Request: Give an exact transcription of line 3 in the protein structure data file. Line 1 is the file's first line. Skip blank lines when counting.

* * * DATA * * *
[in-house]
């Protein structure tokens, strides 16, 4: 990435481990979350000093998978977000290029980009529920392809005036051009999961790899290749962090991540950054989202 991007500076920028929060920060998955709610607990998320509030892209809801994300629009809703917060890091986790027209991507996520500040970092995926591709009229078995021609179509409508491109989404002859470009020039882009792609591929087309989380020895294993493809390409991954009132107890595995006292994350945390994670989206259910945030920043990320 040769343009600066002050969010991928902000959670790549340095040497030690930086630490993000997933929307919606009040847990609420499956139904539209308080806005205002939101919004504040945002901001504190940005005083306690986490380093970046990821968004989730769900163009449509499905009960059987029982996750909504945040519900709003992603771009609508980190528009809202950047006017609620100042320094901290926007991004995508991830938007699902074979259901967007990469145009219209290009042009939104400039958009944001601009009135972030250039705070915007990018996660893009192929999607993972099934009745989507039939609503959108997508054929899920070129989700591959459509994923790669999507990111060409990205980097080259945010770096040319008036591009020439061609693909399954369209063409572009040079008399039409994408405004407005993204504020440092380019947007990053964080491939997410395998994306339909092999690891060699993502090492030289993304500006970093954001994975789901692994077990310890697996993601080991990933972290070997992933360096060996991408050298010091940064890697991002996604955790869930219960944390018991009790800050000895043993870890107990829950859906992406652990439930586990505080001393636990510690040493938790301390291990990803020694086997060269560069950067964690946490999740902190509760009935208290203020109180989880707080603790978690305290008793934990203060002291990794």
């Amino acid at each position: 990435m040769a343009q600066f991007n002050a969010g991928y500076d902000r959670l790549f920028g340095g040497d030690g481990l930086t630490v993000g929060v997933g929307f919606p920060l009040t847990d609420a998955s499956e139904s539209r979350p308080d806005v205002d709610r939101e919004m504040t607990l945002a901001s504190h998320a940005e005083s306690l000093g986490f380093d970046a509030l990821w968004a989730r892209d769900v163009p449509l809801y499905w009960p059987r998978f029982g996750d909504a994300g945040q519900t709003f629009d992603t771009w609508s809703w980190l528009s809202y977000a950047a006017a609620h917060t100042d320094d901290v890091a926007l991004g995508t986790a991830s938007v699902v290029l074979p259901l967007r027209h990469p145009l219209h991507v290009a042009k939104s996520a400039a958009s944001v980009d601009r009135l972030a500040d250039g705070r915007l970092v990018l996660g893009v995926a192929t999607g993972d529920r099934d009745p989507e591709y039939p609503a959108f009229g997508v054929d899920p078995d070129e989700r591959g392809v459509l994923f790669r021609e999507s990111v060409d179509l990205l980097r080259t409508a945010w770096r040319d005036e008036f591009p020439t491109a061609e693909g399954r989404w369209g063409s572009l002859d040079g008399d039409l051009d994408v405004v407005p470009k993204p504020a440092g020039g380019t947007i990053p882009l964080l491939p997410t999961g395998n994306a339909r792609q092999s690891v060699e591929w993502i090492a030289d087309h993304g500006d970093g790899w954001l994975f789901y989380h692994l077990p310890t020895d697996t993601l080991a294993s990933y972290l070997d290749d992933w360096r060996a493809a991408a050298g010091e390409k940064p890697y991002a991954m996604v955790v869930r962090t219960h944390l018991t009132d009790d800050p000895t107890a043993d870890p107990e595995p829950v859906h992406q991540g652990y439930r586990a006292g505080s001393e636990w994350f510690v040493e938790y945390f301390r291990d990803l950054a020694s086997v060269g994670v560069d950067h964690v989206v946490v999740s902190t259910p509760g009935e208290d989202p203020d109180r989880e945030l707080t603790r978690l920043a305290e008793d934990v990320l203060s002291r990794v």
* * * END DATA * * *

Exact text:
């Amino acid at each position: 990435m040769a343009q600066f991007n002050a969010g991928y500076d902000r959670l790549f920028g340095g040497d030690g481990l930086t630490v993000g929060v997933g929307f919606p920060l009040t847990d609420a998955s499956e139904s539209r979350p308080d806005v205002d709610r939101e919004m504040t607990l945002a901001s504190h998320a940005e005083s306690l000093g986490f380093d970046a509030l990821w968004a989730r892209d769900v163009p449509l809801y499905w009960p059987r998978f029982g996750d909504a994300g945040q519900t709003f629009d992603t771009w609508s809703w980190l528009s809202y977000a950047a006017a609620h917060t100042d320094d901290v890091a926007l991004g995508t986790a991830s938007v699902v290029l074979p259901l967007r027209h990469p145009l219209h991507v290009a042009k939104s996520a400039a958009s944001v980009d601009r009135l972030a500040d250039g705070r915007l970092v990018l996660g893009v995926a192929t999607g993972d529920r099934d009745p989507e591709y039939p609503a959108f009229g997508v054929d899920p078995d070129e989700r591959g392809v459509l994923f790669r021609e999507s990111v060409d179509l990205l980097r080259t409508a945010w770096r040319d005036e008036f591009p020439t491109a061609e693909g399954r989404w369209g063409s572009l002859d040079g008399d039409l051009d994408v405004v407005p470009k993204p504020a440092g020039g380019t947007i990053p882009l964080l491939p997410t999961g395998n994306a339909r792609q092999s690891v060699e591929w993502i090492a030289d087309h993304g500006d970093g790899w954001l994975f789901y989380h692994l077990p310890t020895d697996t993601l080991a294993s990933y972290l070997d290749d992933w360096r060996a493809a991408a050298g010091e390409k940064p890697y991002a991954m996604v955790v869930r962090t219960h944390l018991t009132d009790d800050p000895t107890a043993d870890p107990e595995p829950v859906h992406q991540g652990y439930r586990a006292g505080s001393e636990w994350f510690v040493e938790y945390f301390r291990d990803l950054a020694s086997v060269g994670v560069d950067h964690v989206v946490v999740s902190t259910p509760g009935e208290d989202p203020d109180r989880e945030l707080t603790r978690l920043a305290e008793d934990v990320l203060s002291r990794v």